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ing up the Degrees and Estates allowed in his Time, could not find in the Church of Christ. And I assure you, my Lord, that it will better stand with the Maintenance of Christian Religion, that in the Stead of the same Prebendaries were twenty Divines, at ten Pound apiece, like as it is appointed at Oxford and Cambridge, and twenty Students in the Tongues and French, to have ten Marks apiece. For if such a Number be not there Residerit, to what Intent should so many Readers be there? And surely it were great Pity, that so many good Lectures should be there read in vain. For as for your Prebendaries, they cannot attend to apply for making of good Cheer. And as for your twenty Children in Grammar, their Master and their Usher be daily otherwise occupied in the Rudiments of Grammar, than that they have Space and Time to hear the Lectures. So that to these good Lectures is prepared no convenient Auditory. And therefore, my Loril, I pray you let it be considered, what a great Lols it will be to have so many good Lectures read without Profit to any, faving to the six Preachers. Farther, as concerning the Reader of Divinity and Humanity, it will not agree well, that one Man should be Reader of both Lectures : For he that studieth in Divinity must leave the Reading of profane Authors, and shall have as much to do as he can, to prepare

his Lecture to be substantially read: And in like Manner, he that readeth in Humanity had not Need to alter his Study, if he should make an erudite Lecture. And there, in mine Opinion, it would be

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Office for two sundry learned Men. Now concern-
ing the Dean and others to be elected into the Col-
lege, I shall make a Bill of all them that I can
hear of in Cambridge, Oxford, or elsewhere, mete
to be put into the said College, after my Judgment.
And then of the hole Number the King's High-
ness may chuse the most Excellent. Affuring you,
my Lord, that I know no Man more mete for the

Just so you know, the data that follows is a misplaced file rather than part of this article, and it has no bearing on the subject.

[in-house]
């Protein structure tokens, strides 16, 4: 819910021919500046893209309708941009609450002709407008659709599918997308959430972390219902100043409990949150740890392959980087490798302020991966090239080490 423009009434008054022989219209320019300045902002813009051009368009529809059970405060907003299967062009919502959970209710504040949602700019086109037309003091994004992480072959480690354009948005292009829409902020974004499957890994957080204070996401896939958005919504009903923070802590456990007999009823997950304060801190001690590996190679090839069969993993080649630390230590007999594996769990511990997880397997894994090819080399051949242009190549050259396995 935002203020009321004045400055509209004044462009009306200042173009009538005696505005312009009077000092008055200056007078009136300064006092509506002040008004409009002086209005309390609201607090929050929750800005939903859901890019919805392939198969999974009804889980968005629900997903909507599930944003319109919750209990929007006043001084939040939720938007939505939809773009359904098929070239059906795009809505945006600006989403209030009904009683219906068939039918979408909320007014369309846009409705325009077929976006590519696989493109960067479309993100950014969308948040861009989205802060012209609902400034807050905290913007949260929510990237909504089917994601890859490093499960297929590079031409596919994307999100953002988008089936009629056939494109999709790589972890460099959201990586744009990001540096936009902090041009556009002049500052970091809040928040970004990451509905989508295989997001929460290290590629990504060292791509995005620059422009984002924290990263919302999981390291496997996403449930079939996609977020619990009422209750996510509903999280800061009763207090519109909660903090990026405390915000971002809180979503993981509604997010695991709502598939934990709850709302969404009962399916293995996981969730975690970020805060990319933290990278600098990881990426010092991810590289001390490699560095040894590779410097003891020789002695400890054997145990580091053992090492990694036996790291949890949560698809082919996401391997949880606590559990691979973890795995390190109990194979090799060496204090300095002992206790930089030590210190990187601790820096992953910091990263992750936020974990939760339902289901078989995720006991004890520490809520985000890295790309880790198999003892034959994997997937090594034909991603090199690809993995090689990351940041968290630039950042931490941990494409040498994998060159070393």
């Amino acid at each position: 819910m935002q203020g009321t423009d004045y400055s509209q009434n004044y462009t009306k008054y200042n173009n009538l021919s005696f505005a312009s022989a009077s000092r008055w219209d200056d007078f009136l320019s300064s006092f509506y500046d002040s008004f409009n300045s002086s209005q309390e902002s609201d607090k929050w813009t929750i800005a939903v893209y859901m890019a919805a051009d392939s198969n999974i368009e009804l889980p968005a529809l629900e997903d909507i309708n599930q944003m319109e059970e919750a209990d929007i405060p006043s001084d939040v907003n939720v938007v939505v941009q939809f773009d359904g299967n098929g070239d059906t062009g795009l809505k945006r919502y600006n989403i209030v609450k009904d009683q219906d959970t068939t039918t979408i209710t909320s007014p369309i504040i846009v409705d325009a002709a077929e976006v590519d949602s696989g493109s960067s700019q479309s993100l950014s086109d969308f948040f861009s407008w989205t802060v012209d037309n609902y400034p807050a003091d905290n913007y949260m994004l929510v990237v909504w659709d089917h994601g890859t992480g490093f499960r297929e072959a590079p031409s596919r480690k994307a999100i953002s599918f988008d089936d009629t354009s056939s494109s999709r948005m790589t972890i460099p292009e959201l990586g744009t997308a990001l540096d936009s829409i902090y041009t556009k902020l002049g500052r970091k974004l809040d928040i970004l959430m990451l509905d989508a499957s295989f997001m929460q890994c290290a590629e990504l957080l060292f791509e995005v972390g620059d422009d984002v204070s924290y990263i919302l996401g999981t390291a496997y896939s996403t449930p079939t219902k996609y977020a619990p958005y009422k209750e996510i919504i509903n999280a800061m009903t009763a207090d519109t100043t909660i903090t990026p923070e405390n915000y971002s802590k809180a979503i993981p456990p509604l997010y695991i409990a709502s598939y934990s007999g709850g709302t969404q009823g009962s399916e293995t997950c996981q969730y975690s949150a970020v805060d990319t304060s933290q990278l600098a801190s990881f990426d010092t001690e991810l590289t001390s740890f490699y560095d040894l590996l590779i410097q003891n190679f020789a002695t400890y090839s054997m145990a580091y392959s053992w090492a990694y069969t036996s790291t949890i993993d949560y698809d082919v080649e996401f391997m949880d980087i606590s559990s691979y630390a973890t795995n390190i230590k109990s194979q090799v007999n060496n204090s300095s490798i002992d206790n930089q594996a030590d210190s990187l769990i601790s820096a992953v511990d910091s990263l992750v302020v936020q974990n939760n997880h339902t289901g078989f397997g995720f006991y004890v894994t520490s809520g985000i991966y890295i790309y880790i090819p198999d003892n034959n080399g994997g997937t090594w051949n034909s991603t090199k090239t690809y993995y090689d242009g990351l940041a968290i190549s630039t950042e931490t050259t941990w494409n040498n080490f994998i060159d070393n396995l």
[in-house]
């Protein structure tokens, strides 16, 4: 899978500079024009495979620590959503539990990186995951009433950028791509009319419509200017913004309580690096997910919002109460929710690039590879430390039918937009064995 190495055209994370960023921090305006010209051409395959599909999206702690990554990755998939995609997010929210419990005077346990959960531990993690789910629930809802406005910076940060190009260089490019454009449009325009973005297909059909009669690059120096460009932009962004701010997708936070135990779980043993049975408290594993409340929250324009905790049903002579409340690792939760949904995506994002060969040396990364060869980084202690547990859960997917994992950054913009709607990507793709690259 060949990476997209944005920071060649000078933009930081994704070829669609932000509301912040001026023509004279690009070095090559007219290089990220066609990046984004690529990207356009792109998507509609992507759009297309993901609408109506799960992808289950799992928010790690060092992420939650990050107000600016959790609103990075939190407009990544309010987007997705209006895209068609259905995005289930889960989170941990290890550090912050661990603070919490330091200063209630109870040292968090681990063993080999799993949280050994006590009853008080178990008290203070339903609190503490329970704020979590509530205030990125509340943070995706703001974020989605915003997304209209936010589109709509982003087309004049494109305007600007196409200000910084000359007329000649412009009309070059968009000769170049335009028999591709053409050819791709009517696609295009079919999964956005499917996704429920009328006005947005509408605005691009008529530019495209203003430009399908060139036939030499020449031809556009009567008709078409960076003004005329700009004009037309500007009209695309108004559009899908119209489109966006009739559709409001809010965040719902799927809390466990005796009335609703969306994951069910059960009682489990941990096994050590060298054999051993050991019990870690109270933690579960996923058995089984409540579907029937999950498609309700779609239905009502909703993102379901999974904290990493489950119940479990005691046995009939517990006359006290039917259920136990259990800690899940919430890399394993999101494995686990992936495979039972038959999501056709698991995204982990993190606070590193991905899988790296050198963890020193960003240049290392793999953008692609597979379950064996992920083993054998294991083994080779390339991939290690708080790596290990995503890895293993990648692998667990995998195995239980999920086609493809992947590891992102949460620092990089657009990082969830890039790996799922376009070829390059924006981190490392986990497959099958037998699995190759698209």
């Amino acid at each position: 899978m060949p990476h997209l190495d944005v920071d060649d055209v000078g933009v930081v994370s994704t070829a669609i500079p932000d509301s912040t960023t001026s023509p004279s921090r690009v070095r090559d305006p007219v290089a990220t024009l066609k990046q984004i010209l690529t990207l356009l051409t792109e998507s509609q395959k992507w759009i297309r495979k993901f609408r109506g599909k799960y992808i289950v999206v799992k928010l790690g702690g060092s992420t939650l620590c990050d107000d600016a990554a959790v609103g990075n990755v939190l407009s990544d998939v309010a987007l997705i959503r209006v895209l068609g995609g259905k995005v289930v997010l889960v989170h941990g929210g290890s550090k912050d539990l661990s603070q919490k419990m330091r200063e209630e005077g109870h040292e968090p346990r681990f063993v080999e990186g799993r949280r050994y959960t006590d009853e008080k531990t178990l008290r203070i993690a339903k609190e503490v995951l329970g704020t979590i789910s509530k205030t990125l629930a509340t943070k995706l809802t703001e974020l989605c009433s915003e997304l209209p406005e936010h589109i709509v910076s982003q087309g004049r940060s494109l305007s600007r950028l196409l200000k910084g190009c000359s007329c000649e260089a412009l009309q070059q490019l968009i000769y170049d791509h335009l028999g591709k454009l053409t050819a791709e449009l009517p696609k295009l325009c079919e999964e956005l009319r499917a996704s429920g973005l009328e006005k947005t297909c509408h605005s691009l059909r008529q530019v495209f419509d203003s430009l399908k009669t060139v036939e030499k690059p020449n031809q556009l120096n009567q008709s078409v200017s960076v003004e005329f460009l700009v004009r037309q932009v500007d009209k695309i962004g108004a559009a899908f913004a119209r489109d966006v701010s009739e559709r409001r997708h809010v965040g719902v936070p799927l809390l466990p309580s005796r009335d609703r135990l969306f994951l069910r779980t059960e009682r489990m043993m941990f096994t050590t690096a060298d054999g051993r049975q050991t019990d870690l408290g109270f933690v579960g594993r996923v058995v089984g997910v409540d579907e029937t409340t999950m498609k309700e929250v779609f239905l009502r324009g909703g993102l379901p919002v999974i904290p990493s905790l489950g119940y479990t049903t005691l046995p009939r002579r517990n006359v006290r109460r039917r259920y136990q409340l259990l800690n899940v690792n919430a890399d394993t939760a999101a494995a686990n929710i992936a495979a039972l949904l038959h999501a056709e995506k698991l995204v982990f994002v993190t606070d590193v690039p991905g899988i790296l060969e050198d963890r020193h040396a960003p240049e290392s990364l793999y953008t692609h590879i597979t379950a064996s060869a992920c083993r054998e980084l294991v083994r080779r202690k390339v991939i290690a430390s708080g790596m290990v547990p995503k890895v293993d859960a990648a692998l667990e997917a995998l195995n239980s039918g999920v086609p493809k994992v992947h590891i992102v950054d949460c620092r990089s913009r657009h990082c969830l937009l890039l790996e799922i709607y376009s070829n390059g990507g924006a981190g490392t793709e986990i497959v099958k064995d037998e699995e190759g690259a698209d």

Dean's Room, in England, than Dr. Crome, who
by his sincere Learning, godly Conversation, and
good Example of Living, with his great Soberness,
hath done unto the King's Majesty as good Ser-
vice, I dare say, as any Priest in England. And
yet his Grace daily remembreth all others that do
him Service, this Man only except ; who never
had yet, besides his gracious Favour, any Pro-
motion at his Highness's Hands. Wherefore if it
will please his Majesty to put him in the Dean's.
Room, I do not doubt but that he should shew
Light to all the Deans and Ministers of Colleges
in this Realm: For I know that when he was but'
President of a College in Cambridge, his House
was better ordered than all the Houses in Cambridge
besides. And thus, my Lord; you have my final
Advice concerning the Premife's which I refer unto
the King's Graces Judgment, 'to be allowed or dif-
allowed at his Highness's Pleasure. Sending unto
your Lordship, herewithall, the Bill again, accord-
ing to your Request. Thus, my Lord, most hearti-
ly fare you well.
At Croyden, tbe 29th Day Y cur own ever asured,
of November (1539.]


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But to proceed: We are now come to this Pass, that if the Law of the Land permit us, we seem to have hardly any Notion left of a Law of Christ, that may forbid us any Thing whatsoever. For a Specimen of this, I must tell a melancholy Story of my own Knowledge. When I was once talking with the Lord Chief Justice King, one brought up among the Diffenters at Exeter, under a most Religious, Christian, and Learned Education: We fell into a Debate about signing Articles, which we did not believe for Preferment; which he openly justified, and pleaded for it, that We must not lose our Usefulness for Scruples. (Strange Doctrine in the Mouth of one bred up among Diffenters! whose whole Diffent from the legally established Church was built on Scruples.] I reply'd, that I was sorry to hear his Lordship say so; and desired to know, whether in their Courts they allowed of such Prevarication or not? He answered, They did not allow of it. Which produced this Rejoinder from me, s pose God Almighty should be as just in the next " World, as my Lord Chief Justice is in this, " where are we then ?." To which he made no Anfwer. And to which the late Queen Caroline added, when I told her the Story, Mr. Whifton, no Answer was to be made to it.